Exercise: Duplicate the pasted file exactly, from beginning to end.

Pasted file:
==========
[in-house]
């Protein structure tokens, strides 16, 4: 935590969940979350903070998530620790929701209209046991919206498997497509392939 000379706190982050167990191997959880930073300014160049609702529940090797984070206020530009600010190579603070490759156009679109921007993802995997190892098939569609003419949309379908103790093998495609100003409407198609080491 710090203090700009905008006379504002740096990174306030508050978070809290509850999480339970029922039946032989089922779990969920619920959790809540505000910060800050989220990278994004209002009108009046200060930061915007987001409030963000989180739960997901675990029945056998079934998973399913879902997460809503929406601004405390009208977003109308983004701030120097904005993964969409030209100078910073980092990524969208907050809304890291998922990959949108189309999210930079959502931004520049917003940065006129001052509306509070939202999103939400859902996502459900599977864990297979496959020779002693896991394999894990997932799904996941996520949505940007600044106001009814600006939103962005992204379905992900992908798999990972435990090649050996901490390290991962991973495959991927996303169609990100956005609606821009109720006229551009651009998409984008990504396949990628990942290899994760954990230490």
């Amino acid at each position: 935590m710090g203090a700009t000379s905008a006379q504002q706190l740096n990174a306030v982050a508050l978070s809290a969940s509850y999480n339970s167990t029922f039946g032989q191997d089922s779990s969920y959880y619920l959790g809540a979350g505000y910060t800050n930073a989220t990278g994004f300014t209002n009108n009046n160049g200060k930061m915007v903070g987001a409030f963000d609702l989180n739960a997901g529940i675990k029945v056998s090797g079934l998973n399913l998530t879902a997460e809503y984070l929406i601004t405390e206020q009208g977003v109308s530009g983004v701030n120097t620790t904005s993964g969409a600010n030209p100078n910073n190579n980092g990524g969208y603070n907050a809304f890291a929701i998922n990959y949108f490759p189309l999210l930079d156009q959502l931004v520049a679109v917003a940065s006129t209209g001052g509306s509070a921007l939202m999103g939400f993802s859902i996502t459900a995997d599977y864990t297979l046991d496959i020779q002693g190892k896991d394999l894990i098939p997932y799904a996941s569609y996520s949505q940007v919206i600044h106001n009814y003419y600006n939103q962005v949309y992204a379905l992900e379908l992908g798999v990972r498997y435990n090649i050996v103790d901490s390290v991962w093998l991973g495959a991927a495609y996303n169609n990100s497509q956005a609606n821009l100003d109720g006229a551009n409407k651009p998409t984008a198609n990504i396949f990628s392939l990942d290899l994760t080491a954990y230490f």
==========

[in-house]
């Protein structure tokens, strides 16, 4: 935590969940979350903070998530620790929701209209046991919206498997497509392939 000379706190982050167990191997959880930073300014160049609702529940090797984070206020530009600010190579603070490759156009679109921007993802995997190892098939569609003419949309379908103790093998495609100003409407198609080491 710090203090700009905008006379504002740096990174306030508050978070809290509850999480339970029922039946032989089922779990969920619920959790809540505000910060800050989220990278994004209002009108009046200060930061915007987001409030963000989180739960997901675990029945056998079934998973399913879902997460809503929406601004405390009208977003109308983004701030120097904005993964969409030209100078910073980092990524969208907050809304890291998922990959949108189309999210930079959502931004520049917003940065006129001052509306509070939202999103939400859902996502459900599977864990297979496959020779002693896991394999894990997932799904996941996520949505940007600044106001009814600006939103962005992204379905992900992908798999990972435990090649050996901490390290991962991973495959991927996303169609990100956005609606821009109720006229551009651009998409984008990504396949990628990942290899994760954990230490």
């Amino acid at each position: 935590m710090g203090a700009t000379s905008a006379q504002q706190l740096n990174a306030v982050a508050l978070s809290a969940s509850y999480n339970s167990t029922f039946g032989q191997d089922s779990s969920y959880y619920l959790g809540a979350g505000y910060t800050n930073a989220t990278g994004f300014t209002n009108n009046n160049g200060k930061m915007v903070g987001a409030f963000d609702l989180n739960a997901g529940i675990k029945v056998s090797g079934l998973n399913l998530t879902a997460e809503y984070l929406i601004t405390e206020q009208g977003v109308s530009g983004v701030n120097t620790t904005s993964g969409a600010n030209p100078n910073n190579n980092g990524g969208y603070n907050a809304f890291a929701i998922n990959y949108f490759p189309l999210l930079d156009q959502l931004v520049a679109v917003a940065s006129t209209g001052g509306s509070a921007l939202m999103g939400f993802s859902i996502t459900a995997d599977y864990t297979l046991d496959i020779q002693g190892k896991d394999l894990i098939p997932y799904a996941s569609y996520s949505q940007v919206i600044h106001n009814y003419y600006n939103q962005v949309y992204a379905l992900e379908l992908g798999v990972r498997y435990n090649i050996v103790d901490s390290v991962w093998l991973g495959a991927a495609y996303n169609n990100s497509q956005a609606n821009l100003d109720g006229a551009n409407k651009p998409t984008a198609n990504i396949f990628s392939l990942d290899l994760t080491a954990y230490f």